The ISO’s Checklist for Fireground Safety

The fireground is a dynamic place that starts out as unbridled pandemonium and shifts, through calculated, well-coordinated intervention, to a place of restored order. Working fires are in the unbridled pandemonium state when the fire department arrives. The restoration of order is dependent on a number of factors, including the employment of sound risk assessment, calculated and deliberate actions based on this assessment, and the assignment of someone to manage the overall safety of the scene–the incident safety officer (ISO).

ISO Duties & Checklist
One of the ISO’s most significant challenges is scene coverage. Their role is to maintain a 10,000-foot-level view of the fireground, focusing on keeping crews safe and the incident commander (IC) informed. This is no small task given fireground action.

The ISO frequently operates on the fireground alone, relying solely on their personal knowledge, skills, senses and abilities. The closest “partner” for the ISO is the IC; everyone else involved in the firefight is operating (or should be operating) with a partner.

Effective ISOs have developed an incident scene management strategy involving checklists to divide their duties into manageable parts. No single checklist published is a national standard; however, a number of individual fire departments have developed effective, user-friendly ISO checklists that can be copied and adapted. Finding one that fits your department’s needs may be easier than creating one from scratch. But if you are of the mind to create your own, the checklist should include the following action steps and information points.  
Initial Actions

  • Ensure ISO essentials

     – Full PPE, including SCBA
     – Handlight
     – Portable radio
     – Identifying garment (e.g., vest, helmet color)
     – Using checklists (e.g., check sheet, erasable board)
     – Pen or marker for checklist instrument

  • Report to command post
  • Obtain briefing from IC. Confirm:

     – Strategy (Offensive; Defensive)
     – Mode (Investigative; Fast attack; Command)
     – Accountability: In place and being managed adequately (Yes, by whom; No, take action to correct)
     – RIT (Adequate personnel, tools and equipment in place to effect rescue? Inadequate personnel, tools and equipment in place to effect rescue?)
     – Rehab (Is there a rehab plan? What is the work cycle? Where is rehab set up? Is EMS support on scene?)

Secondary Actions

  • Conduct a 360-degree assessment

     – Ask, “What is my gut telling me about the fire attack?” (Note: In the list below, observations with an asterisk [*] require notifying command immediately.)

  • Hazard zones established?

     – Hot: Full PPE and SCBA in use
     – Warm: Full PPE and SCBA at ready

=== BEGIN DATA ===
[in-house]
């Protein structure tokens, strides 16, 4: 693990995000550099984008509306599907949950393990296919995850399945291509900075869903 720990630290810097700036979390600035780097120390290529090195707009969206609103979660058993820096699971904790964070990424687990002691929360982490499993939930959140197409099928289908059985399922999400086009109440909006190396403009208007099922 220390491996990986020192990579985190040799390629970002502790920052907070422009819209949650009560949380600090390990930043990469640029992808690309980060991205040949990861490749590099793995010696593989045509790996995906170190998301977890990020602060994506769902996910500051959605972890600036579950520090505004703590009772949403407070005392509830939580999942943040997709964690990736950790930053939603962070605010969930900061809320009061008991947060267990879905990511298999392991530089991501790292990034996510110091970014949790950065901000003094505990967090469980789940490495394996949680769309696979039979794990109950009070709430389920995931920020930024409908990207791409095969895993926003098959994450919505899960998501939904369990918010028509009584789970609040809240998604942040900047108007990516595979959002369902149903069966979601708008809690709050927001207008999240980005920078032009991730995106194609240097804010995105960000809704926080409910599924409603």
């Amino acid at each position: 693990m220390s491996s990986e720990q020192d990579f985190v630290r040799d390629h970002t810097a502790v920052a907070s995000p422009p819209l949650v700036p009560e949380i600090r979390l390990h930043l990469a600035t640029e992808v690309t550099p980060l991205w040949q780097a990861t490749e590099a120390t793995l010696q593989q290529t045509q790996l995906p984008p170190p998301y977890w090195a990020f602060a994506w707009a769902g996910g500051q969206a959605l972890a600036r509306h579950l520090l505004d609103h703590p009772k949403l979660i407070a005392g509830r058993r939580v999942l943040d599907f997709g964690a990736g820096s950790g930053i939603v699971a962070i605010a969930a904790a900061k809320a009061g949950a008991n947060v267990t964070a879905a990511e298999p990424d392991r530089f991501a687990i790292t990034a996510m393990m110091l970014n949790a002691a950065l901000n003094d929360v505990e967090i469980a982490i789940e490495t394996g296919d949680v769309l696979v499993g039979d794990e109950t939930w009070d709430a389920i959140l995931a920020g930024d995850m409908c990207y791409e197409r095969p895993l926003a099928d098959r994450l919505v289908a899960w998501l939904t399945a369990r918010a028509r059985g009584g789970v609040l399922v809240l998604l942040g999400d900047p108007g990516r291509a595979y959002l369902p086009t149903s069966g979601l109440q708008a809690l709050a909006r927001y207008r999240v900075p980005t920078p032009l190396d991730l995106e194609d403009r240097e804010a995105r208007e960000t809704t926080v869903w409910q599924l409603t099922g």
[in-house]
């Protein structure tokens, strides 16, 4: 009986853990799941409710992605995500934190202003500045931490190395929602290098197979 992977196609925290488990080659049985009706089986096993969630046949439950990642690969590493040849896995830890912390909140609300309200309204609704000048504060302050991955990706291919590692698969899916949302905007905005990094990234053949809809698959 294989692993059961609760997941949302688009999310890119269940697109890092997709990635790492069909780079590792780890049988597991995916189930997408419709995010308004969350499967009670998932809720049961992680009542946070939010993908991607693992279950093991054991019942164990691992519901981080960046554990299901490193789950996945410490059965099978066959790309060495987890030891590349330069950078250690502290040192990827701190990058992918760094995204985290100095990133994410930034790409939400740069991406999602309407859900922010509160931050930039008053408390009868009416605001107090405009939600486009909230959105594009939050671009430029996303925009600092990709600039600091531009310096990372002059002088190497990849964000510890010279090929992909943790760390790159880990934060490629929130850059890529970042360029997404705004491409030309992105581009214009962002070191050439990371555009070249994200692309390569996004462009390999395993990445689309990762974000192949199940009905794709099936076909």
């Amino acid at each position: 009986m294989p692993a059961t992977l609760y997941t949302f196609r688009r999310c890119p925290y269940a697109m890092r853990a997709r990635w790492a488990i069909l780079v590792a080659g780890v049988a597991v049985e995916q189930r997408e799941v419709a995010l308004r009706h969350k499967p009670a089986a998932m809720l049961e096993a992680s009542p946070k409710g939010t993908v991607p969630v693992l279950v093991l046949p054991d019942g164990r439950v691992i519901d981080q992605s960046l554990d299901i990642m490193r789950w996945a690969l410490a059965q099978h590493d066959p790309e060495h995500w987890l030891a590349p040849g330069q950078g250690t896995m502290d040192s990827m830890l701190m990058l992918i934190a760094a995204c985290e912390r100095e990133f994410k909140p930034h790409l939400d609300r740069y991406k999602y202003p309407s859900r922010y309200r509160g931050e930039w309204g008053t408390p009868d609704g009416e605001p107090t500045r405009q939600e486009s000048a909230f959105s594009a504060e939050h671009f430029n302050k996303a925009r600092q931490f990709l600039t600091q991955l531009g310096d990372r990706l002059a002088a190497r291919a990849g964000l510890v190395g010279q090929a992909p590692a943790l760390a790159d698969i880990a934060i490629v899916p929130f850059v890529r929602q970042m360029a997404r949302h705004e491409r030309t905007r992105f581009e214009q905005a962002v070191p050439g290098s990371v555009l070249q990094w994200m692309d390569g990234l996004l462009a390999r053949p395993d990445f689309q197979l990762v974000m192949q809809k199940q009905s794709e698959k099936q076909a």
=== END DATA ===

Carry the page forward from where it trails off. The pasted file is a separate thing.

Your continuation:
– Cold: Limited or no PPE

  • Observe fire and smoke conditions

     – Fire (Visible [color, intensity], Not visible)
     – Smoke (Color, Speed, Volume, Pressure)

  • Focus on scene safety

     – Correct unsafe behaviors immediately.  
     – Provide observations and updates on conditions to the IC.
     – Stay out of “hands on” engagement unless a life is in danger. Your role as an ISO is to keep an eye on overall conditions, not engage in fire suppression.
     – Leave strategy and tactics to division and group supervisors.

  • Assess

     – Climatic conditions (Wind: direction and speed relative to fire; Temperature: relative to firefighter rehab and stack effect; Humidity: relative to firefighter rehab)
     – Building construction type (Type I, fire-resistive; Type II, non-combustible; Type III, ordinary; Type IV, heavy timber; Type V, wood frame)
     – Occupancy type (Determines rescue effort; Impacts strategy)
     – Fire conditions (Advancing*; Declining)
     – Fire vs. building (Impinging structural members*; Signs of structural weakening*; Not impinging structural members)
     – Fire attack (Significant progress being made toward under-control status; Marginal progress being made toward under-control status*; No progress being made toward under-control status*)
     – Incident and risk-management plans (Everyone knows and is functioning within the strategy; Correct anyone not functioning within the strategy immediately)
     – Hazard zone PPE (Proper PPE being worn properly? Adequate air supply in SCBA?)
     – Utilities (Gas; Electric; Water)

Final Actions

  • Participate in the hot wash
  • Complete report(s)

You Can’t Remember Everything
The critical point to remember is that you can’t remember everything. Other industries involved in high-risk enterprises (i.e., commercial aviation, nuclear power, military) use checklists as a means to ensure that all elements required to complete a task safely are covered. In the dynamic period that constitutes a fire attack, the checklist is the organizational tool that helps ensure that no stone goes unturned with regard to fireground safety.     

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